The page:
- Lukewarm support for, or even opposition to, free speech
- Substitution of posturing, virtue signaling, and even violence for dialog and rational discussion
- Unwillingness to teach students the need to engage opposing points of view
- Utter lack of intellectual diversity in faculties and administration
- Absurdly low standards for scholarship in many of the humanities and social sciences, where regurgitating the "right" politics is more important than doing good research
- Outright discrimination against Asian-Americans in admissions
- Diversity cultures that have gone beyond nurturing tolerance for all into promoting intolerance against new groups
Despite years of mounting criticism on these issues, the response of many universities to such criticism has not been reform but a doubling down on their illiberal policies. Shaming is not working and not going to work, for the simple fact that the smug, elite culture that dominates Universities does not consider you and I to be woke enough to credibly criticize them. The very failing of universities that we are trying to criticize -- that they are promoting a culture of ignoring, no-platforming, and even doing violence against anyone who disagrees with them -- makes them simultaneously immune to criticism. Anyone who criticizes their actions is automatically someone not worth engaging.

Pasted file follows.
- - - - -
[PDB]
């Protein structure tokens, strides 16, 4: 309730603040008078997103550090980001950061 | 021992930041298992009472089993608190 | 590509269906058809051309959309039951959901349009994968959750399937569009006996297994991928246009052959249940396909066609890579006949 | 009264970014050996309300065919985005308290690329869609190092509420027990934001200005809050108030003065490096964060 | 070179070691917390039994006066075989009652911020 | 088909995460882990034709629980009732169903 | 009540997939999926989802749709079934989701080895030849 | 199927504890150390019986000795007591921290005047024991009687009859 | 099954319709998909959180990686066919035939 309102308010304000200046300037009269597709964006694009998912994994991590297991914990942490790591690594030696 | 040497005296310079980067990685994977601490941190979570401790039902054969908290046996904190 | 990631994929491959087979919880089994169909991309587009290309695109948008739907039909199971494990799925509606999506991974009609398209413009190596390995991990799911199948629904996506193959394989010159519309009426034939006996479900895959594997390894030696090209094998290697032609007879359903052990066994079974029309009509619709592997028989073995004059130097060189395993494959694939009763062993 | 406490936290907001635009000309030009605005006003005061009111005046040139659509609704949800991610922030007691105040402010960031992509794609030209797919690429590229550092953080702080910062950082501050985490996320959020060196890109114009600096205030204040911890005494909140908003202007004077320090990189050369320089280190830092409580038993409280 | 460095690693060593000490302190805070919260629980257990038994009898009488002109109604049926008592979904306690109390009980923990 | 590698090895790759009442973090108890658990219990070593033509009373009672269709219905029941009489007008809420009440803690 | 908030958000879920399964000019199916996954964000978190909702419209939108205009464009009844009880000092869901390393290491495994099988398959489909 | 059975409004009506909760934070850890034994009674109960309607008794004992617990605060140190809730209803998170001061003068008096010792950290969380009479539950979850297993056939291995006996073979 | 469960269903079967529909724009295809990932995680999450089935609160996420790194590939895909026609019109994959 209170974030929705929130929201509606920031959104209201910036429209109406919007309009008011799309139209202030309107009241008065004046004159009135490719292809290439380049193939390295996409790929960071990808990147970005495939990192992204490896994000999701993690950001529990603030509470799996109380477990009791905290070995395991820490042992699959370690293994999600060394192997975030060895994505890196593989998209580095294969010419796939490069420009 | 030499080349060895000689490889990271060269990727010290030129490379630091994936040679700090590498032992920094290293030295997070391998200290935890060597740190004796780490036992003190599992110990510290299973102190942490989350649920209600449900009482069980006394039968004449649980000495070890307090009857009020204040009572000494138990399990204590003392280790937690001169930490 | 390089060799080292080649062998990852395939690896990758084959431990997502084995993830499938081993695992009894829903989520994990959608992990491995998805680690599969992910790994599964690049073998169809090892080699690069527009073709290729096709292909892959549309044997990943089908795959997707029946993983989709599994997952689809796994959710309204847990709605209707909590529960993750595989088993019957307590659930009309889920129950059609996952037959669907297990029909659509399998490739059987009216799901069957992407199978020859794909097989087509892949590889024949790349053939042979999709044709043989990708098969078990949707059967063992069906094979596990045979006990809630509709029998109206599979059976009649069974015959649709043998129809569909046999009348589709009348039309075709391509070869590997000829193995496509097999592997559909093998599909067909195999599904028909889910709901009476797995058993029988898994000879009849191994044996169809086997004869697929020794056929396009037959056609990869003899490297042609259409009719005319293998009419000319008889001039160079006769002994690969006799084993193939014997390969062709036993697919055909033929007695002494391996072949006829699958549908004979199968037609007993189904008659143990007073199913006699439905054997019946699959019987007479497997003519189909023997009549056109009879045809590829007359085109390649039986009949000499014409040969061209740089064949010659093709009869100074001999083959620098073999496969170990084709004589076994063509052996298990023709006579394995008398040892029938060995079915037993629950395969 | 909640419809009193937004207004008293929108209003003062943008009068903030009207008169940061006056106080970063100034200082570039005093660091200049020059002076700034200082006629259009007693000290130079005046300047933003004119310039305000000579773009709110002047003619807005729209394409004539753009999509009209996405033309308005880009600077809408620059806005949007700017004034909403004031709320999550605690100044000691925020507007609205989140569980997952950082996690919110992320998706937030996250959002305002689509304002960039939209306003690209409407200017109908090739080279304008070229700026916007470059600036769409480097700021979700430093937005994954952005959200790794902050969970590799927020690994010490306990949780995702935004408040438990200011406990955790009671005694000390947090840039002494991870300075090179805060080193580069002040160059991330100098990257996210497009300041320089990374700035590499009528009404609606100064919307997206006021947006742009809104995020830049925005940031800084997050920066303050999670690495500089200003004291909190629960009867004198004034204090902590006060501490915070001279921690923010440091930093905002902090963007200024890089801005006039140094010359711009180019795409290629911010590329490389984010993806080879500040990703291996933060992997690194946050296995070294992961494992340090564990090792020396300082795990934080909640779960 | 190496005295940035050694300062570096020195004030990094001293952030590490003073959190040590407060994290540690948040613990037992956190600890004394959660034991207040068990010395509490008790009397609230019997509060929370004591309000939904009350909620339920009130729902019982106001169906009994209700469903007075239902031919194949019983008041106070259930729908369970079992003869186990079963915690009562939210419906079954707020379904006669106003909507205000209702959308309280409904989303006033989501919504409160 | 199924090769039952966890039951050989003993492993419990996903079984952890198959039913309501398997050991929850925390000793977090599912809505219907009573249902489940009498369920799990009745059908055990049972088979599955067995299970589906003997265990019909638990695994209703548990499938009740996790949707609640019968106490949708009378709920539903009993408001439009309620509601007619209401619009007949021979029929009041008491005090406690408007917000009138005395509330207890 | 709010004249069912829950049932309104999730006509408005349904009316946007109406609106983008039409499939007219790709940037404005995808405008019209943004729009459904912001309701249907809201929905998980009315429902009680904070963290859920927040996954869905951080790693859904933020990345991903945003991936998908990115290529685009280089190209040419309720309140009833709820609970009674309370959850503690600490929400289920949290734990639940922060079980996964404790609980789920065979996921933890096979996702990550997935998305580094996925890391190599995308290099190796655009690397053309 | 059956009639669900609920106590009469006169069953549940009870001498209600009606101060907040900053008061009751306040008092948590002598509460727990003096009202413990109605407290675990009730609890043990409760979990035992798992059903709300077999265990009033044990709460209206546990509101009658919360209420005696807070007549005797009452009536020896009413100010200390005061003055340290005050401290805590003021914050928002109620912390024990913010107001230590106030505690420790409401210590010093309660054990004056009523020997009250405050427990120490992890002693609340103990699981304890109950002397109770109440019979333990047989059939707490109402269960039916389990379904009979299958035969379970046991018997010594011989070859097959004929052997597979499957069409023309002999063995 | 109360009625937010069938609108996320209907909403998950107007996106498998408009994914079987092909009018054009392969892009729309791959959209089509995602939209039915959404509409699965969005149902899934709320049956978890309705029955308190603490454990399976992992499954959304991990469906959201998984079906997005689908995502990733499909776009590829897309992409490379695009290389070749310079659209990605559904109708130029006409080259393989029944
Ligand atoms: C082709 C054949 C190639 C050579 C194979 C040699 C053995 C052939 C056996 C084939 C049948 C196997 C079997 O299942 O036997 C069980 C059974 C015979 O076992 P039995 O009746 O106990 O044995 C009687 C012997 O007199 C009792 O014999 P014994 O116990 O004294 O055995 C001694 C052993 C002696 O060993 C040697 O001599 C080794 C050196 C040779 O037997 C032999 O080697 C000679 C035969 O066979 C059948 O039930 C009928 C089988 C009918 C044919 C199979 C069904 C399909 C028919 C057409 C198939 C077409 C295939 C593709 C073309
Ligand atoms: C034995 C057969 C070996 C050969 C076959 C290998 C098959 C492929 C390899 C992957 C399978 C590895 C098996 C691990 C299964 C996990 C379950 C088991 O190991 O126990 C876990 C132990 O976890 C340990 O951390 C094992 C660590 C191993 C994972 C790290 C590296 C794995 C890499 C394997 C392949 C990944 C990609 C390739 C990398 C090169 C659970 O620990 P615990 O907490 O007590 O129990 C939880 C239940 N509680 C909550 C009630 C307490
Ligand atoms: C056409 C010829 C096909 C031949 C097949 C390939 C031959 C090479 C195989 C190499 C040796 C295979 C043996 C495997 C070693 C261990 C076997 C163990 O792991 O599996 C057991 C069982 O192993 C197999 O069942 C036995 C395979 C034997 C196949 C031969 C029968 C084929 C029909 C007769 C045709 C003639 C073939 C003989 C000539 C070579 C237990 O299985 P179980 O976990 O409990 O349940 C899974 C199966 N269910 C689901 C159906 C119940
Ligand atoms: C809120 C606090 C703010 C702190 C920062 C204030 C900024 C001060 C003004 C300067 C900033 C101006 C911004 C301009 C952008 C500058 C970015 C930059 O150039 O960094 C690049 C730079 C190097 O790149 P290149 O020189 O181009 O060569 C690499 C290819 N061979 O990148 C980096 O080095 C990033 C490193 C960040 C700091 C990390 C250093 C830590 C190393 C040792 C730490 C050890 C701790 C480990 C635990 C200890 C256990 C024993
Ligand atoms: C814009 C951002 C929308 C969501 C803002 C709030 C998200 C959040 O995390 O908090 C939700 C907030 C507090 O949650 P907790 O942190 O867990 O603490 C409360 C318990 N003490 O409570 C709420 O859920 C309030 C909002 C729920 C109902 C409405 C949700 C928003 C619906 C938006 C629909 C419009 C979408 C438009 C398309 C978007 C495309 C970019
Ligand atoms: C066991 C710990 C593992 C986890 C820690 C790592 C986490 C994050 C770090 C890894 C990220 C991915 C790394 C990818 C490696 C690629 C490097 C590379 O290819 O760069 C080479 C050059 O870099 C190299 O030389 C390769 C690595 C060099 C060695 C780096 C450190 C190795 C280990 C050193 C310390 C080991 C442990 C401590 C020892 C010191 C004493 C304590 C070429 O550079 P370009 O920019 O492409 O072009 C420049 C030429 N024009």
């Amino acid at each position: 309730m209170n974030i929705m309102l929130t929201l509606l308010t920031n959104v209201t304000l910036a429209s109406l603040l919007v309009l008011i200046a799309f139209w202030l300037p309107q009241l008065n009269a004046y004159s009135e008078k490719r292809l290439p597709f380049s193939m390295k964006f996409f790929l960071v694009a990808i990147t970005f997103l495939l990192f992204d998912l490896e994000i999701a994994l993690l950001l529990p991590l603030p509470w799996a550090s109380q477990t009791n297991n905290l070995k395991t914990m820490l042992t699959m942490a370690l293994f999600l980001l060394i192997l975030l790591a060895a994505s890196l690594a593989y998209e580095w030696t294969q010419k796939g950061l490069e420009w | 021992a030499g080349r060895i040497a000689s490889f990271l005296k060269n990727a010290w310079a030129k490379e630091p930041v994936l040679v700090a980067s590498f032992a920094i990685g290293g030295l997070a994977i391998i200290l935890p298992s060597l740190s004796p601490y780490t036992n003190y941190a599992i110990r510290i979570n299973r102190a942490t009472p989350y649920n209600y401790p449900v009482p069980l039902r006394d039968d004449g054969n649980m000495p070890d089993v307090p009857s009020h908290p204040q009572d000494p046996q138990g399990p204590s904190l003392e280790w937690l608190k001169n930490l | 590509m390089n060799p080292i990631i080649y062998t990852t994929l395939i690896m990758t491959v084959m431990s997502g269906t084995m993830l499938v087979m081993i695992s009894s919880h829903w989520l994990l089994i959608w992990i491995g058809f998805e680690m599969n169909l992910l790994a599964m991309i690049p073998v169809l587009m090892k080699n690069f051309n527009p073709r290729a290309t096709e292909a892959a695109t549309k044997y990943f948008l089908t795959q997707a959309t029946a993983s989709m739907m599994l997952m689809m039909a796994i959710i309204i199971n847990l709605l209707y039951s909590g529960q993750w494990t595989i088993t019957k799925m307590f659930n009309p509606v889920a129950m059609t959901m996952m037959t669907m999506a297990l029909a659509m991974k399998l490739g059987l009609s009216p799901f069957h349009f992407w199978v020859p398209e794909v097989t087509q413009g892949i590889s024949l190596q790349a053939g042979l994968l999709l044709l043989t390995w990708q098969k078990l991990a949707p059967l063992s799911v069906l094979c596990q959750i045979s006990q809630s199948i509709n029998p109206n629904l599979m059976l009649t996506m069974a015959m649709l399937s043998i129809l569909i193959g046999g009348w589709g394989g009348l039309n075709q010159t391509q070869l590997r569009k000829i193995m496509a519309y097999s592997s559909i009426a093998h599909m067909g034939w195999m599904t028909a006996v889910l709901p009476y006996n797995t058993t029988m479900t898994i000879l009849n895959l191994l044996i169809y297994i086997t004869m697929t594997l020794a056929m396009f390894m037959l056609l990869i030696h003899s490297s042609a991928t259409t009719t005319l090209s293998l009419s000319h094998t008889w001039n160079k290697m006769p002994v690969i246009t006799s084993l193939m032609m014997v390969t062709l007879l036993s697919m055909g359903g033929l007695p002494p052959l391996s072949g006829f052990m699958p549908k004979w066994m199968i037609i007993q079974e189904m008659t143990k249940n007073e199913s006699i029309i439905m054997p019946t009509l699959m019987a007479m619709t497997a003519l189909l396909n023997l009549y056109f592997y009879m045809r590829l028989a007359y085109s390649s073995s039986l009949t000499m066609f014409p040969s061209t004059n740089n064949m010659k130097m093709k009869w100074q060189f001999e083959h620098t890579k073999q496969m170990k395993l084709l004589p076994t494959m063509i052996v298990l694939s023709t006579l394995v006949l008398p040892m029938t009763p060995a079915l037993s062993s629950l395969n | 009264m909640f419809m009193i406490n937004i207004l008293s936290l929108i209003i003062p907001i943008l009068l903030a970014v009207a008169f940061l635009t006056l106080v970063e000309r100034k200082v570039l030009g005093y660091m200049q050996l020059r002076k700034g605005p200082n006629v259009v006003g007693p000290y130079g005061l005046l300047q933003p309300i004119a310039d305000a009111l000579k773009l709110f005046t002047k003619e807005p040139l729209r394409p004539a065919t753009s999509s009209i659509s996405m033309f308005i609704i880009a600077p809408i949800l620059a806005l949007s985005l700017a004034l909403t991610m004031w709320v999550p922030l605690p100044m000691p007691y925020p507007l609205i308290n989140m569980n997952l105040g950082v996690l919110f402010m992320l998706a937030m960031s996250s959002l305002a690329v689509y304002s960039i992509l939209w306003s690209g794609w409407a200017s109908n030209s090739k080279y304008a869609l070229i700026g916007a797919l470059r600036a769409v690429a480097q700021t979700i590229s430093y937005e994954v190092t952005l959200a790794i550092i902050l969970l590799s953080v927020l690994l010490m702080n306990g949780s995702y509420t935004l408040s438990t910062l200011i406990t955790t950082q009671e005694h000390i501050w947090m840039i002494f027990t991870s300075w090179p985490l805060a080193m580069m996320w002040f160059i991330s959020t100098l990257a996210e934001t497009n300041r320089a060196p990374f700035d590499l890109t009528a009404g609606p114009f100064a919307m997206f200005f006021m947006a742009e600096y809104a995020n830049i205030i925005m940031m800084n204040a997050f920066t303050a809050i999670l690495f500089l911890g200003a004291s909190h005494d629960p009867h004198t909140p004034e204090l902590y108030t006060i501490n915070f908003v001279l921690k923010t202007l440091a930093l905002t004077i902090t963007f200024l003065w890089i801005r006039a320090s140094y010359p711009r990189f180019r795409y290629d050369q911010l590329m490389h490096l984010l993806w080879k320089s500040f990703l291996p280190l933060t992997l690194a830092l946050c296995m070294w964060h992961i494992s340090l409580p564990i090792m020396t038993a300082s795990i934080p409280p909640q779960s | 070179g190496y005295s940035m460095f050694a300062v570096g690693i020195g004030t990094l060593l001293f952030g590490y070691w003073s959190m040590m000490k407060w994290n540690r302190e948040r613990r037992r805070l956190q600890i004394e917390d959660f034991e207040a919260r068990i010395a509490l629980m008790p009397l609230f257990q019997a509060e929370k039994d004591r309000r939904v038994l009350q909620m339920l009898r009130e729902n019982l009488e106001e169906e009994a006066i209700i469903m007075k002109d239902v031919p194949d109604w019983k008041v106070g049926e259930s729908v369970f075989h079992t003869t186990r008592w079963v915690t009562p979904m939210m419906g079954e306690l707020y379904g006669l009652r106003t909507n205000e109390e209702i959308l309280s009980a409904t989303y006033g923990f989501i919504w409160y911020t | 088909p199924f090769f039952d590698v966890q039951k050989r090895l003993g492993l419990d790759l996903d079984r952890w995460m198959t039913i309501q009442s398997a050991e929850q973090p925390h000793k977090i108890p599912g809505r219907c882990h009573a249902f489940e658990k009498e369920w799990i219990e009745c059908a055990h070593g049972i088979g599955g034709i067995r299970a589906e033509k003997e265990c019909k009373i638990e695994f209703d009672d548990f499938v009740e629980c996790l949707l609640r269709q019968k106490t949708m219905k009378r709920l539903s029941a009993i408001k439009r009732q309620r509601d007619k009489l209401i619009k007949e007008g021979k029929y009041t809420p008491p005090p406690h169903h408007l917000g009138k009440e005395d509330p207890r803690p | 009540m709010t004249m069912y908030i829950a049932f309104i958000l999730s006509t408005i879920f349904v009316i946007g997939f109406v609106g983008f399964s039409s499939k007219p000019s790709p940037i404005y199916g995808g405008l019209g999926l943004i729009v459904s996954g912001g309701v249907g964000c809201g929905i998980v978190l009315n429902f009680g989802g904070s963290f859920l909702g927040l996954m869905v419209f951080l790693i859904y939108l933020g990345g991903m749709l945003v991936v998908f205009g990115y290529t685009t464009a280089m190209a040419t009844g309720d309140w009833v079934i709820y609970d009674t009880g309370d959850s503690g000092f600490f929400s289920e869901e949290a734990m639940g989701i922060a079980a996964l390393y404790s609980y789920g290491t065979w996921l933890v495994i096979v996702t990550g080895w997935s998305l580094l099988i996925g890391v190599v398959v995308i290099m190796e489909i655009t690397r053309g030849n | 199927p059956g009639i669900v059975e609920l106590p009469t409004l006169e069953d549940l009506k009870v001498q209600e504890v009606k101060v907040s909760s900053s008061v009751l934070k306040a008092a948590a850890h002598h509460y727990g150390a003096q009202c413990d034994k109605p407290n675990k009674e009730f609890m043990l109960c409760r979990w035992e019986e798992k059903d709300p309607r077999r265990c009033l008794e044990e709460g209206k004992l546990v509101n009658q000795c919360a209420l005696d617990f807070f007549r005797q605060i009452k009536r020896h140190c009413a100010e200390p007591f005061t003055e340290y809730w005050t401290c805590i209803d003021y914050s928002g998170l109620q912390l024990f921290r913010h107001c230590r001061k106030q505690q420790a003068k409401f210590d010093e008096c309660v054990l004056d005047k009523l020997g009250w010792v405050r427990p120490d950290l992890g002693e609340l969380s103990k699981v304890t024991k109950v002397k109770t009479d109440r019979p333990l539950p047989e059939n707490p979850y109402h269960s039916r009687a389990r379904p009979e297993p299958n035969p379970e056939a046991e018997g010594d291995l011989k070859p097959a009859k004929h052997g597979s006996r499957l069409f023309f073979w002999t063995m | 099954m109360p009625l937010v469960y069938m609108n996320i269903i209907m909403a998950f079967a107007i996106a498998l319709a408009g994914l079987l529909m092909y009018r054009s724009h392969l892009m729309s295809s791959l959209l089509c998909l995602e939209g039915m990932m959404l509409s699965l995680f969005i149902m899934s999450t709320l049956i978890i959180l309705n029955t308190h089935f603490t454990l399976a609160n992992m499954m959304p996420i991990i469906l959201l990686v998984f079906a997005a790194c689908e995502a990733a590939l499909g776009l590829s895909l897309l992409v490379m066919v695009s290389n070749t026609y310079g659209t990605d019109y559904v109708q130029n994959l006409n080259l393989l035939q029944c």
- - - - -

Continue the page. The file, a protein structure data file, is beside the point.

So I am suggesting another approach. Hit them in the pocketbook. I know my University carefully monitors alumni giving - both dollars and percentage participation. Even a five or ten percent drop in a year is going to get their attention. So just take the pledge -- this year, I am not giving to my school. Give the money to someone else. I gave mine to Teach for America, but there are an almost unlimited number of good causes out there that could use your money, likely more productively that your University (which will probably just use your money to add a nicer television to the men's football locker room).
This pledge is carefully crafted both to have impact and not to ask folks for more than they are willing to give. For example, it stops short of asking folks to stop giving forever. For a really long time, I loved my alma mater and would like to love it again, and so I couldn't pledge never to support it. The pledge also stops short of asking folks not to send their kids to such and such school. College admissions tend to be a one-time shot at age 18, and deferring that chance for a year might close off opportunities forever. Besides, if your son gets into Yale and can keep his head down for four years (maybe stay celibate?) and avoid the worst of the social justice craziness, the Yale diploma is still really valuable even if he does not learn a thing.